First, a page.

Friday, February 20, 2009
"The Music Man" in Ashland
Theater fans who travel to Ashland, Oregon usually make the journey for a fix of Shakespeare, as the charming town in the southern part of the state is home to the oldest (and perhaps best) Shakespeare festival in the country. Sitting under the stars in their outdoor theater, a mostly faithful recreation of The Globe, where many of the Bard's plays were originally staged, taking in one of the classics, is a delightful way to spend a warm summer evening.
But in February the outdoor stage is closed, and the Ashland festival stages its offerings in its indoor venues, the largest of which is the Angus Bowmer Theater. I remember the Bowmer from several high school field trips. It's where I saw "Oedipus Rex" and "Waiting for Godot" (which I still don't fully grok).
Although I travel semi-regularly to Ashland to visit family, I don't often attend festival offerings. In the summer it's hard to get good seats, and much of what they stage I've already seen in New York. And to be honest, though the OSF is a solid festival, I've never been overly impressed. (But I'm hard to please.)
But when Devin and I decided to take a few days of her mid-winter break to head north and visit Mom, I checked the OSF schedule and saw that "The Music Man" would be up one of the nights we were there. "The Music Man" is one of my favorite musicals, and though I had recently seen a production of it on Broadway in New York, I decided to take a chance.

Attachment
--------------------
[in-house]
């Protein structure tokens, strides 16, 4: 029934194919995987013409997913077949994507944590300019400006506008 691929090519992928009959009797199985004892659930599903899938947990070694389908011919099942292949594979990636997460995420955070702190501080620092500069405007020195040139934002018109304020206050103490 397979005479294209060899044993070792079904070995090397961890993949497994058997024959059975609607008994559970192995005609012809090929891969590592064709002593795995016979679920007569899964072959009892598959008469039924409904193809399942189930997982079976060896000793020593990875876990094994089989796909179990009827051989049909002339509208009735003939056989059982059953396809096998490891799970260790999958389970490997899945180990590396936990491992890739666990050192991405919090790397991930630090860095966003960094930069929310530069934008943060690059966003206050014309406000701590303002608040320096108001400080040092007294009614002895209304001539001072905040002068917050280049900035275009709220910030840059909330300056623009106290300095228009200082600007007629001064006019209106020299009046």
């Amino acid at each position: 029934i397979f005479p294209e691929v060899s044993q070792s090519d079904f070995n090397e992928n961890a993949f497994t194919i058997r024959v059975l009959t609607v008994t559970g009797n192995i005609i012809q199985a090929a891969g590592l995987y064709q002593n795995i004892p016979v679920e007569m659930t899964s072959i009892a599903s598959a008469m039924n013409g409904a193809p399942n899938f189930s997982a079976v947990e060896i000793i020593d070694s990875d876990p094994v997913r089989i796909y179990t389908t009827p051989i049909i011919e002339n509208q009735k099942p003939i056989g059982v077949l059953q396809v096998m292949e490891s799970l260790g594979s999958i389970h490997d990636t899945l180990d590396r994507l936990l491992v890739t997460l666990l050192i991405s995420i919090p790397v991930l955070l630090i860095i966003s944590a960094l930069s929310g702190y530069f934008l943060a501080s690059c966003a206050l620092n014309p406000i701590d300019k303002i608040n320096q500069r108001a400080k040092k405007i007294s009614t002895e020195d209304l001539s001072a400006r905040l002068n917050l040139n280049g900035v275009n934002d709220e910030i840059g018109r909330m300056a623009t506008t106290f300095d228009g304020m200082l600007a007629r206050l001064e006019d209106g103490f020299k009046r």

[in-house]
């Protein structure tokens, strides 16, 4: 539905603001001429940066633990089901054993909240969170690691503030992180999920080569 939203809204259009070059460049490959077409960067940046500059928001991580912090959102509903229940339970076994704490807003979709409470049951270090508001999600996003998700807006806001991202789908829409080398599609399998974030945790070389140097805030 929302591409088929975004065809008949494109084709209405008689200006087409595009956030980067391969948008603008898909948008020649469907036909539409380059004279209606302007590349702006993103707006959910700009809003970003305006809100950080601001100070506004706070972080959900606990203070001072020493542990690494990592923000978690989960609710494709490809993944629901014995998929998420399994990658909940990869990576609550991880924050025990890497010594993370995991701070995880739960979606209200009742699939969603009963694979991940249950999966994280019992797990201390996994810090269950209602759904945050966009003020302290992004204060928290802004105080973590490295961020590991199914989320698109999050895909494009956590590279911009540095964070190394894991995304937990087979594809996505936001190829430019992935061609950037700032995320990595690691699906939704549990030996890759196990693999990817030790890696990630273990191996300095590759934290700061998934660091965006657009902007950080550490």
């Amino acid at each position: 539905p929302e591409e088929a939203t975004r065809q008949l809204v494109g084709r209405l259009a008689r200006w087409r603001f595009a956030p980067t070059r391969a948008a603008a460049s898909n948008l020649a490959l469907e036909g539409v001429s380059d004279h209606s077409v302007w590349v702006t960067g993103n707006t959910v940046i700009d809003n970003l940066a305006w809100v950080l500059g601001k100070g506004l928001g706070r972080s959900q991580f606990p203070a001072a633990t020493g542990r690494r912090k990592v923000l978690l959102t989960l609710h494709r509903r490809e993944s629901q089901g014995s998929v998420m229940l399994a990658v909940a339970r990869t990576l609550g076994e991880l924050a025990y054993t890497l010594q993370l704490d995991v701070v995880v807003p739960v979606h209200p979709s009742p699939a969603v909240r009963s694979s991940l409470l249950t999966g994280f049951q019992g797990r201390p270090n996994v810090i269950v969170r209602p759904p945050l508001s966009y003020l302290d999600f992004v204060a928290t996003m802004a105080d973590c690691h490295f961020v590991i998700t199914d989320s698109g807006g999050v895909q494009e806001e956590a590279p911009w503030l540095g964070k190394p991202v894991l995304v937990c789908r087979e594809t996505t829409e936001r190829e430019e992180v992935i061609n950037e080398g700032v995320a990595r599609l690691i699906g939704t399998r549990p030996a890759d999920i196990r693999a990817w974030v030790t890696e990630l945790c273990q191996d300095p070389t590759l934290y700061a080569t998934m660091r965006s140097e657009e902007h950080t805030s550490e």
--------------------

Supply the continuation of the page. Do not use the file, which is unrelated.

And how glad I am I did. This new production is absolutely delightful. Though I have some quibbles with the show (primarily the orchestra, which is tiny and its playing a touch sloppy), I had a terrific evening. It's easily the funniest version of the show I've ever seen. Richard Elmore, who plays Mayor Shinn, is the best Mayor Shinn I've ever seen, and that includes Paul Ford, who played the role in the movie. Elmore has simply brilliant comic timing. In fact the whole production is working well -- which is surprising since the night I saw the show was only the second performance of the run!
Director Bill Rauch's take on the production is that conman Harold Hill brings life and vitality not just to the life of Marian the Librarian, but to the entire town of River City. At the top of the show, everything is in black and white -- even the flags, even though it's the Fourth of July -- except for Harold Hill's coat. By the time the band plays at the end, everyone is technicolor -- though it takes Mayor Shinn longer to loosen up than anyone else in town.
Two notes in closing. First, though I generally don't have too much trouble with color-blind casting, an African-American Marion Paroo took a bit of getting used to, especially since, in the original, Marion is Irish. I just decided she was black Irish.
Second, I found it interesting to note that when Harold Hill comes to town and is looking for a way to frighten the townsfolk to convince them that they need his boys' band to keep the young folk under control, he inveigles the citizens to see the pool table as a tool of the devil. That's not the interesting part; I've known that since the first time I saw the show as a boy. What's interesting was being reminded that when you want to frighten someone -- and there is no logical reason they should be frightened -- the best way to do so is to invoke God and morality. After all, there's no logical, reasonable response to such an indictment.